The first Noel
Dot Ramos Balasbas-Gancayco (The Philippine Star) - October 23, 2014 - 12:00am

MANILA, Philippines - Have you ever watched a singer perform live and you got so moved by his songs that you didn’t want to let him go, and just wanted to listen to him forever? Have you ever listened to a musical artist and deeply felt what he was saying straight from his heart? This is exactly what I experienced while watching Noel Cabangon for the first time at a concert a few years ago. I instantly became a Noel devotee.

When he starts strumming his guitar so perfectly and singing his songs so beautifully, I am always reminded of the ’70s song that went “strumming my pain with his fingers… singing my life with his words…” And I would always think — this guy is incredible. He does not even seem aware that he is an amazing performer. As the show goes on, he would seem to me like a cult leader before a gathering of his faithful where everyone would obey whatever he would ask them to do. Most of those in the audience, young and old, and from different walks of life, when asked by Noel to sing along, would know his songs, whether they be his original patriotic and pro-environment hits, Pana-panahon, Tao, Panaginip, or his repertoire of standards like James Taylor’s You’ve Got a Friend, the Beatles’ Here, There and Everywhere and old-time Filipino favorites like Hotdog’s Manila, Manila, Florante’s Ako’y Isang Pinoy and Sharon Cuneta’s Kahit Maputi Na Ang Buhok Ko. As he starts his rendition of ‘Di Na Natuto (my all-time favorite), I always feel the piercing pain that goes with the message of the song. Sometimes, I even fail to hold back a tear or two.

Noel is an enigma in this day and age. How can you explain someone so simple, so humble, so ordinary looking and “so not-so-young” to have such a great impact on his audience? He does not even look at the audience and has his eyes closed about 85 percent of the time. Even Pres. Noynoy Aquino must be a fan considering the big role given to Noel during his presidential inauguration.

A graduate of Quezon City High School (QCHS) and a product of choirs at the Sacred Heart Parish Church in Kamuning, who has no college degree to boast of (he only took some units at the U.P. College of Music), Noel is one of the most intelligent singers in the country today. Proudly an Ilocano and soft-spoken that he is, he fights for and stands up for what he believes in — environmental protection, freedom from debt, protection of Filipino singers and composers and freedom of expression. He is currently the president of the Filipino Society of Composers, Authors and Publishers (Filscap); the vice president for External Affairs of the Organisasyon ng Pilipinong Mang-aawit (OPM); the ambassador for Peace of the Office of the Presidential Adviser on the Peace Process; and the vice president of Dakila (Philippine Collective for Modern Heroism).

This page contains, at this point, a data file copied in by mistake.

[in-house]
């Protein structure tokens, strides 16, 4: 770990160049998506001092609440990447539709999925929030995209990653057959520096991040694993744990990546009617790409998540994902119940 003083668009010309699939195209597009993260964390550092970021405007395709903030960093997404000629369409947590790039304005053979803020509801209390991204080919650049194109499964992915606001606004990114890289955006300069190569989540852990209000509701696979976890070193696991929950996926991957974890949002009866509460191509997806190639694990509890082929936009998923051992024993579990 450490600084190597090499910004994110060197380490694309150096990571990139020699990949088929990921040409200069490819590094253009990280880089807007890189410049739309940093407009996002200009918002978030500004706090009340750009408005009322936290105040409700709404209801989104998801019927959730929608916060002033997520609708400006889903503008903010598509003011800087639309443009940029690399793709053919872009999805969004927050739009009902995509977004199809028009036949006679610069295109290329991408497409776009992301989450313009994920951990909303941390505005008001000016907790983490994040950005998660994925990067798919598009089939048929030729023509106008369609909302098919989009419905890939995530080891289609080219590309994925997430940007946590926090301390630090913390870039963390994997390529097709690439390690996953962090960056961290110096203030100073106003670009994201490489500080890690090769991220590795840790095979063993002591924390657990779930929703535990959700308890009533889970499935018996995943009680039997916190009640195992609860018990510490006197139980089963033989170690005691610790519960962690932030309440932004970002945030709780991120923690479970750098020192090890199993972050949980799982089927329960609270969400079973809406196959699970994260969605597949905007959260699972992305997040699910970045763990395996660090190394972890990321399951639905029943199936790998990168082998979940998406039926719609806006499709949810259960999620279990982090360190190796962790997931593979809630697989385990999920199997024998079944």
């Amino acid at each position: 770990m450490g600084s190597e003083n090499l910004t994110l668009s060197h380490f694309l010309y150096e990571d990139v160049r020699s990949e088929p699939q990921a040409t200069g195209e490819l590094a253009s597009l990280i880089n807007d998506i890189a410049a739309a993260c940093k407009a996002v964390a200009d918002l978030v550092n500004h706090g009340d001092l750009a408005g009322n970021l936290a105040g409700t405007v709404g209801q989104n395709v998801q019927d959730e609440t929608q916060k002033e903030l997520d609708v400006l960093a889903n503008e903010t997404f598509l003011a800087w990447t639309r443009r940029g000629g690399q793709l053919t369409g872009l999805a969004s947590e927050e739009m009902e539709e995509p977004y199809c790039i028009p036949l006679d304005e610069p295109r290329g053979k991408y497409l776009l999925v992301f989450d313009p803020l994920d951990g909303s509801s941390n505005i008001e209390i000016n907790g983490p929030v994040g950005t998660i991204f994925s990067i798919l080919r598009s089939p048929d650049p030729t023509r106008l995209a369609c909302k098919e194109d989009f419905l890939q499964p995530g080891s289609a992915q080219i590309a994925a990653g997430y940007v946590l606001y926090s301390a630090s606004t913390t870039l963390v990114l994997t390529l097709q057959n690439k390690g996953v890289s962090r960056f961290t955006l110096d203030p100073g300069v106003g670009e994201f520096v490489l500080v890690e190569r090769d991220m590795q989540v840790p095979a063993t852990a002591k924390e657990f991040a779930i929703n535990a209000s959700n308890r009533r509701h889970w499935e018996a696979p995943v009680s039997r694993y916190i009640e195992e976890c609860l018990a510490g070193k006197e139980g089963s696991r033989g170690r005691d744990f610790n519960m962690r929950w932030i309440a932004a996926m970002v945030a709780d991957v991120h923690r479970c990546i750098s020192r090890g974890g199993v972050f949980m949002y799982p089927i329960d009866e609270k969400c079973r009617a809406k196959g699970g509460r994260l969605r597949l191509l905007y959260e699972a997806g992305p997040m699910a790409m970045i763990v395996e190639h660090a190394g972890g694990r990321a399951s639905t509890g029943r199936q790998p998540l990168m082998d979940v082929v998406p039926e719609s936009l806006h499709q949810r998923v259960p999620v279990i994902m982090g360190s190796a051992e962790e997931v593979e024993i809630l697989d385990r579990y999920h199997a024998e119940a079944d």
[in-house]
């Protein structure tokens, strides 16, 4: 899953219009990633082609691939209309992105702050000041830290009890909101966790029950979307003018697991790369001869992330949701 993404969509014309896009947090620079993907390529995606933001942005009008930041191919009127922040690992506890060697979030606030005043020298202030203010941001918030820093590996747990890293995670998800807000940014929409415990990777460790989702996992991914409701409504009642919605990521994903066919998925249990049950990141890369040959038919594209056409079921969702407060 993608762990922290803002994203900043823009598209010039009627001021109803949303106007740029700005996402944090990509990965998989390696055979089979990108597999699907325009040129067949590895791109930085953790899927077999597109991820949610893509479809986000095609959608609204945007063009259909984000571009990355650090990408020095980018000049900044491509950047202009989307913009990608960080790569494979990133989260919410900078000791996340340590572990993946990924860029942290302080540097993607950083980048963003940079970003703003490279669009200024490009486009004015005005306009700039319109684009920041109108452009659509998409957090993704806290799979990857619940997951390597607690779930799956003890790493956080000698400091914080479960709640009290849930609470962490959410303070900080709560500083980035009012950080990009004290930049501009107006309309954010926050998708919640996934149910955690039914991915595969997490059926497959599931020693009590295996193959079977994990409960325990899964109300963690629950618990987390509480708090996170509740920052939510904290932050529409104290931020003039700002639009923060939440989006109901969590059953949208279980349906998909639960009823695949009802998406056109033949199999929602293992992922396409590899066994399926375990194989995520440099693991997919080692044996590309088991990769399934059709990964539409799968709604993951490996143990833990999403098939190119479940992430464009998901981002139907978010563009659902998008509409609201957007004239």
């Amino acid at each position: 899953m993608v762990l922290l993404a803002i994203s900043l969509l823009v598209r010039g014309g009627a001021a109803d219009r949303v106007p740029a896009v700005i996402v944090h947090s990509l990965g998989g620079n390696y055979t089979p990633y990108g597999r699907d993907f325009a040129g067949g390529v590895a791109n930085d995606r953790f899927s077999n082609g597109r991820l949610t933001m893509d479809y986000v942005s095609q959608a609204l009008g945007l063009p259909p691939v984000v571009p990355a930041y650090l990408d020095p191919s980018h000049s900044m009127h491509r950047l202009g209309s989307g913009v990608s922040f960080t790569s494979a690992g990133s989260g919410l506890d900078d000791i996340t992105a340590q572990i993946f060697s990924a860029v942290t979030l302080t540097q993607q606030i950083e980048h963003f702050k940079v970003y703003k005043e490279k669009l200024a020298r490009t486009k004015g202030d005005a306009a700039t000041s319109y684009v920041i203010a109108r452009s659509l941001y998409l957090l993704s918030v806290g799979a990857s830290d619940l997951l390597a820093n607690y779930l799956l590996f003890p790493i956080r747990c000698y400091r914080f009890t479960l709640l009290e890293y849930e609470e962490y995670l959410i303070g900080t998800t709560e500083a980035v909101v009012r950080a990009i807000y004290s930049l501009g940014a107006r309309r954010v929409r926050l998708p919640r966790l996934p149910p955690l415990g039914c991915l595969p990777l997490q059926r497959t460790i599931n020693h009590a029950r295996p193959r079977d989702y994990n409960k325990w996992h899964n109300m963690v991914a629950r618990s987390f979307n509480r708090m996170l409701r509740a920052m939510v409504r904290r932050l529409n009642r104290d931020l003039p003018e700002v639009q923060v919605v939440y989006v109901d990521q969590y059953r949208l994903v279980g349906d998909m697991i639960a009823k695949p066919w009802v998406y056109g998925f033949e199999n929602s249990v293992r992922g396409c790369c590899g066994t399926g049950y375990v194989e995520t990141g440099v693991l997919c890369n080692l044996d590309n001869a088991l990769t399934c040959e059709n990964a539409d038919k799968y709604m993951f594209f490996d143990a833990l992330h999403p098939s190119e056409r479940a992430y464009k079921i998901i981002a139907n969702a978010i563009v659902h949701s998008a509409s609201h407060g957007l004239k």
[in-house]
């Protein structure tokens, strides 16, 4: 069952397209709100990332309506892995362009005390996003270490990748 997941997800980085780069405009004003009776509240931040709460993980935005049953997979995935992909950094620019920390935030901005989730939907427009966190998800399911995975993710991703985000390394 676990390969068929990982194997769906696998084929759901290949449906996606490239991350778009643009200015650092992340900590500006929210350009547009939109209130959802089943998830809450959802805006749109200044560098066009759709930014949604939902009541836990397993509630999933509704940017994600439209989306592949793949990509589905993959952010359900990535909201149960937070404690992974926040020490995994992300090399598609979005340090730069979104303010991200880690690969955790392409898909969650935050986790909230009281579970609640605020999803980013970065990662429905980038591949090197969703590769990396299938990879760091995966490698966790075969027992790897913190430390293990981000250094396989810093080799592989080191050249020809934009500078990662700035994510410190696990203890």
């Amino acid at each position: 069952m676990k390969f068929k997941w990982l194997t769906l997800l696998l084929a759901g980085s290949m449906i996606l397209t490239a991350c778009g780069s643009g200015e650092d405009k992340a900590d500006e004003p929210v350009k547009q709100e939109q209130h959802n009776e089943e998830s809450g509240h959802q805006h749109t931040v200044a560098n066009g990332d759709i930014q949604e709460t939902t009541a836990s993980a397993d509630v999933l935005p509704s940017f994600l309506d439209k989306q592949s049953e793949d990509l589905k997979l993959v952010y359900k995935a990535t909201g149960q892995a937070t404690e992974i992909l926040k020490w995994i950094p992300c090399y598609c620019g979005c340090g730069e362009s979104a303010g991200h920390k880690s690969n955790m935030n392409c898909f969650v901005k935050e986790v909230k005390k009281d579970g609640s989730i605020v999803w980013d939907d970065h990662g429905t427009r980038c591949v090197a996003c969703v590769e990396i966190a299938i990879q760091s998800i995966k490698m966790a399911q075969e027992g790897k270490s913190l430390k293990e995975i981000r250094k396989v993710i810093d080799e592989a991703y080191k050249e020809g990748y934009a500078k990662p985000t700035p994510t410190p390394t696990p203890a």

I am closely working with him in a concert to raise scholarship funds for deserving students? The show, featuring Noel, titled Himig ng Pag-asa will be on Oct. 26, 6 p.m. at the Moomba Bar Café, Mother Ignacia St., cor. Roces Ave., Quezon City. The concert is being produced by the alumni of Kamuning Elementary School from where I graduated valedictorian so many years ago and Quezon City High School where most of my elementary classmates, and Noel himself, went for secondary education. (For ticket reservations, call Anne Armeza at 0935-7783156 or 922-8632.)

(E-mail me at dotgancayco@ymail.com or text me at 0927-5000833).

ANNE ARMEZA AUTHORS AND PUBLISHERS COLLEGE OF MUSIC DI NA NATUTO EVEN PRES EXTERNAL AFFAIRS OF THE ORGANISASYON FILIPINO SOCIETY OF COMPOSERS NOEL QUEZON CITY HIGH SCHOOL
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